Interview with Dubravka Ugresic

Context N°15

by Jessa Crispin

Dubravka Ugresic is not one to shy away from controversy. After she wrote her inflammatory book Thank You For Not Reading, a series of essays on the state of the publishing industry, she continued her controversial streak by calling the Believer’s Snarkwatch “Stalinist,” and in an interview with the Boston Globe she referred to Stephen King’s National Book Award as “a Fall of the Literary Wall: a final unification, not of good and bad literature but of literature and trash.” Ugresic, who currently divides her time between the Netherlands and America, was interviewed via e-mail by Jessa Crispin. This interview first appeared on Bookslut.com.
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JESSA CRISPIN: The New York Times has just announced they’ll be reviewing less literary fiction in order to focus on “airport” fiction. Do you think this is a surprising move? How do you think this will affect publishing?

DUBRAVKA UGRESIC: An airport is the most common metaphor for our contemporary world, for its mobile part. Airports are becoming big shopping malls. And more: in Dutch Schiphol Airport you can find many things, even a small mosque in case you get an urge to leave a message on Allah’s answering machine.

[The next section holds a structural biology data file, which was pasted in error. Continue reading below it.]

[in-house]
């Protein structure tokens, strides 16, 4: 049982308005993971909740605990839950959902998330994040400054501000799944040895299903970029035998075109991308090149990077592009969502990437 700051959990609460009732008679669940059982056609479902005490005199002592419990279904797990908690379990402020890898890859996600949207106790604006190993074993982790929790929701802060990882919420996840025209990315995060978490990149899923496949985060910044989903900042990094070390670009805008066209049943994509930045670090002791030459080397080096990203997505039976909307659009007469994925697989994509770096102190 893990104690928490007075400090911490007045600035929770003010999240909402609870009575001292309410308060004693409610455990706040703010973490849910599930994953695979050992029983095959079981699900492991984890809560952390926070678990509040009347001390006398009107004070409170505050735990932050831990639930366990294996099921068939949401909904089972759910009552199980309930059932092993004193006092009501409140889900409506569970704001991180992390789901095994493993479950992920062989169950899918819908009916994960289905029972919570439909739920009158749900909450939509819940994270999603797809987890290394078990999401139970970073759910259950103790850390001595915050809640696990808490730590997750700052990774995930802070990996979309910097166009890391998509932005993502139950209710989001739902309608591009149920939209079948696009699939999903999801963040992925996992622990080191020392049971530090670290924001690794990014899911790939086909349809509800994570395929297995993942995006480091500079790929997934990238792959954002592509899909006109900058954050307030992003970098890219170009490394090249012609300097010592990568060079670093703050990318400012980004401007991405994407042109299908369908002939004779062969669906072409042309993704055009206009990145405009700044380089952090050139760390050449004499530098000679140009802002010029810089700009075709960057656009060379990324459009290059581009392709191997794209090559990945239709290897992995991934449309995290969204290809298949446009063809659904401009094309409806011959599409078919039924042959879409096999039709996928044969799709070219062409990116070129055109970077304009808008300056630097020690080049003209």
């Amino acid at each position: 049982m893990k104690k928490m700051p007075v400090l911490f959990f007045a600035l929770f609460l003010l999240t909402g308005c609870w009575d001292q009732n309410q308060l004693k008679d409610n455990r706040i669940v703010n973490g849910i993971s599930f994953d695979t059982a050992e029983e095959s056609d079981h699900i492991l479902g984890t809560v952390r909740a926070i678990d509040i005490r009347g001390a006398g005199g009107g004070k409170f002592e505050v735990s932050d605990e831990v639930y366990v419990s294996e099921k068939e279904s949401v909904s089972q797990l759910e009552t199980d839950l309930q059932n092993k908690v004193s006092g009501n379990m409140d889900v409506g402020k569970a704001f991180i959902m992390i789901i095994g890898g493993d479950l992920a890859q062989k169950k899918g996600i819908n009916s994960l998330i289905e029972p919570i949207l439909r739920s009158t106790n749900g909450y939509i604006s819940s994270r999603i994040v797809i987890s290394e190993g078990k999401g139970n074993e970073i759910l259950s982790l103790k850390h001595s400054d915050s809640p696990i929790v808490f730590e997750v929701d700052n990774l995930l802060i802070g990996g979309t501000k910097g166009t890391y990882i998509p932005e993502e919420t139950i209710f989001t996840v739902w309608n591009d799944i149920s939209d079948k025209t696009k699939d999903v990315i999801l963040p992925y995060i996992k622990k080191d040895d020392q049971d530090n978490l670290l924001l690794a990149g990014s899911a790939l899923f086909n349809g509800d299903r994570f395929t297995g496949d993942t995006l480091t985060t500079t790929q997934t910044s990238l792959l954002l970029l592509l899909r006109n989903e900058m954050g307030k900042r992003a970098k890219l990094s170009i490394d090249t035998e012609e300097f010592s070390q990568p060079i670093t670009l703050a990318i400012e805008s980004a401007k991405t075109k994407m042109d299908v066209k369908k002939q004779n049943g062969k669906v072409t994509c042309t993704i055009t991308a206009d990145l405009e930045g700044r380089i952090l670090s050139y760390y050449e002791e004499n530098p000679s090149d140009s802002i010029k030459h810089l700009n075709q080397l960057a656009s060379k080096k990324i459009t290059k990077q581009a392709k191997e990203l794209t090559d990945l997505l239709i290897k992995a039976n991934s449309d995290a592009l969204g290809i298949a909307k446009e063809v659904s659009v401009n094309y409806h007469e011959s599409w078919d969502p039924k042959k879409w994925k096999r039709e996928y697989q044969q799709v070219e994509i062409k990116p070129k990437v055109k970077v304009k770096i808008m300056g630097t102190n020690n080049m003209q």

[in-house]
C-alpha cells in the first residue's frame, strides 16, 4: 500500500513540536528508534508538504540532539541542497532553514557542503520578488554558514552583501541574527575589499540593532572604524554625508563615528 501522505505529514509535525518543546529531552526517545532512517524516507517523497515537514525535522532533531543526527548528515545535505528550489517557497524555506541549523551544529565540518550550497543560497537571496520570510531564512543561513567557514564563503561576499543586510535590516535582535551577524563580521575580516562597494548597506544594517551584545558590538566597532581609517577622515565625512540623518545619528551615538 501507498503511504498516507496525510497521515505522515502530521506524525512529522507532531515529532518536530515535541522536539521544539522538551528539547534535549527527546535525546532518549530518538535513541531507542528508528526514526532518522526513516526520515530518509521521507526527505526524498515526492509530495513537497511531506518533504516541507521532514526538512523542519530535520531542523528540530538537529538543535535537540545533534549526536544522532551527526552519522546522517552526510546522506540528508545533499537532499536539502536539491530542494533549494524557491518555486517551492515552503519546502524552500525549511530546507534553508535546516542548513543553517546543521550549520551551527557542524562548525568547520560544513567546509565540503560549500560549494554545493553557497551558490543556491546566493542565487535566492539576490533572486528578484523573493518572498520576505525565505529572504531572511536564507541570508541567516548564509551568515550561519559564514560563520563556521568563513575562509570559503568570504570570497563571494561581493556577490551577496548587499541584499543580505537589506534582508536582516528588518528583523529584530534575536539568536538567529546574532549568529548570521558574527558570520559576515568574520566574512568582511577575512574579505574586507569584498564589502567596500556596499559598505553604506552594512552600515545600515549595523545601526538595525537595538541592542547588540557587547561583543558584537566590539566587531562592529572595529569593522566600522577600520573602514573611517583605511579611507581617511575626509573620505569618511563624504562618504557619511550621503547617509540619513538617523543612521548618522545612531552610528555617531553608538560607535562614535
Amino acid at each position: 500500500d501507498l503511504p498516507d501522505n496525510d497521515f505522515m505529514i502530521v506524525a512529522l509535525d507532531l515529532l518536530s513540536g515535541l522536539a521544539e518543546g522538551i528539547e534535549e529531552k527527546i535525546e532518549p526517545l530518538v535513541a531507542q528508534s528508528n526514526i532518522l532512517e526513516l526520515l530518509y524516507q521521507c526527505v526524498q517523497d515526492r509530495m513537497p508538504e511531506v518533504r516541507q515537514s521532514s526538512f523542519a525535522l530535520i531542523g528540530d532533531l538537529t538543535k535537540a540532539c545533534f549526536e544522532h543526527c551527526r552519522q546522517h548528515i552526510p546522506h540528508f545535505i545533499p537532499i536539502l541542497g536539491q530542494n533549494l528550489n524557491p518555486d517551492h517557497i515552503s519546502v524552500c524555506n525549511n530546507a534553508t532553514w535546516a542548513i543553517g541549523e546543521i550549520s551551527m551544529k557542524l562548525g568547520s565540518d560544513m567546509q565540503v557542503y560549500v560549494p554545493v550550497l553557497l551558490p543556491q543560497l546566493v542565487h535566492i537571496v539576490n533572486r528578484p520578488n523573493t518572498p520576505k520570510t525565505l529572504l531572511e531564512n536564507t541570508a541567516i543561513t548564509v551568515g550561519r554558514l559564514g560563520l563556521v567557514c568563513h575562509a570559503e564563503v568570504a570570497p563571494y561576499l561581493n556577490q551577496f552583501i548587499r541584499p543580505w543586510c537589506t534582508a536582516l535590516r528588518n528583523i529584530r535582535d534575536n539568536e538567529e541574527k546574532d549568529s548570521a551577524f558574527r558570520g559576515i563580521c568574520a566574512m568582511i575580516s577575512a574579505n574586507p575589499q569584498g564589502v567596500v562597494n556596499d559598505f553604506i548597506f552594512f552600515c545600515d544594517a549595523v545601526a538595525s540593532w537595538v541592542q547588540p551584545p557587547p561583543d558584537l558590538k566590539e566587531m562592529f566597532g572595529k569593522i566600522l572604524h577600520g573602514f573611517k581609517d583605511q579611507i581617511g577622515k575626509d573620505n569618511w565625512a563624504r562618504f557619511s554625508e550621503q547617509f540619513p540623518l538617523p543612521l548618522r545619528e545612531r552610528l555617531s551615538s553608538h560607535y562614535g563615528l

A dream (or nightmare) of many writers is to see their books in the airport bookstores. The New York Times’s announcement sounds like a realization of that airport metaphor. Airport people are supposed to buy The New York Times in the airport newspaper stands, to read book reviews on airport fiction, and then buy that fiction in the airport bookstores.

All in all, it’s not a surprising move. The publishing industry behaves like any other industry, and the book is treated like any other product.

Within that reality there are some exitoptions. There is a small airport in North Carolina, Raleigh-Durham, with a secondhand bookstore. A couple of years ago I found good books for low prices there. I hope that this secondhand bookstore is still there.

JC: You write that globalization is really just Americanization, and that America has little interest in the rest of the world. Do you think translated literature will ever have a place in American publishing?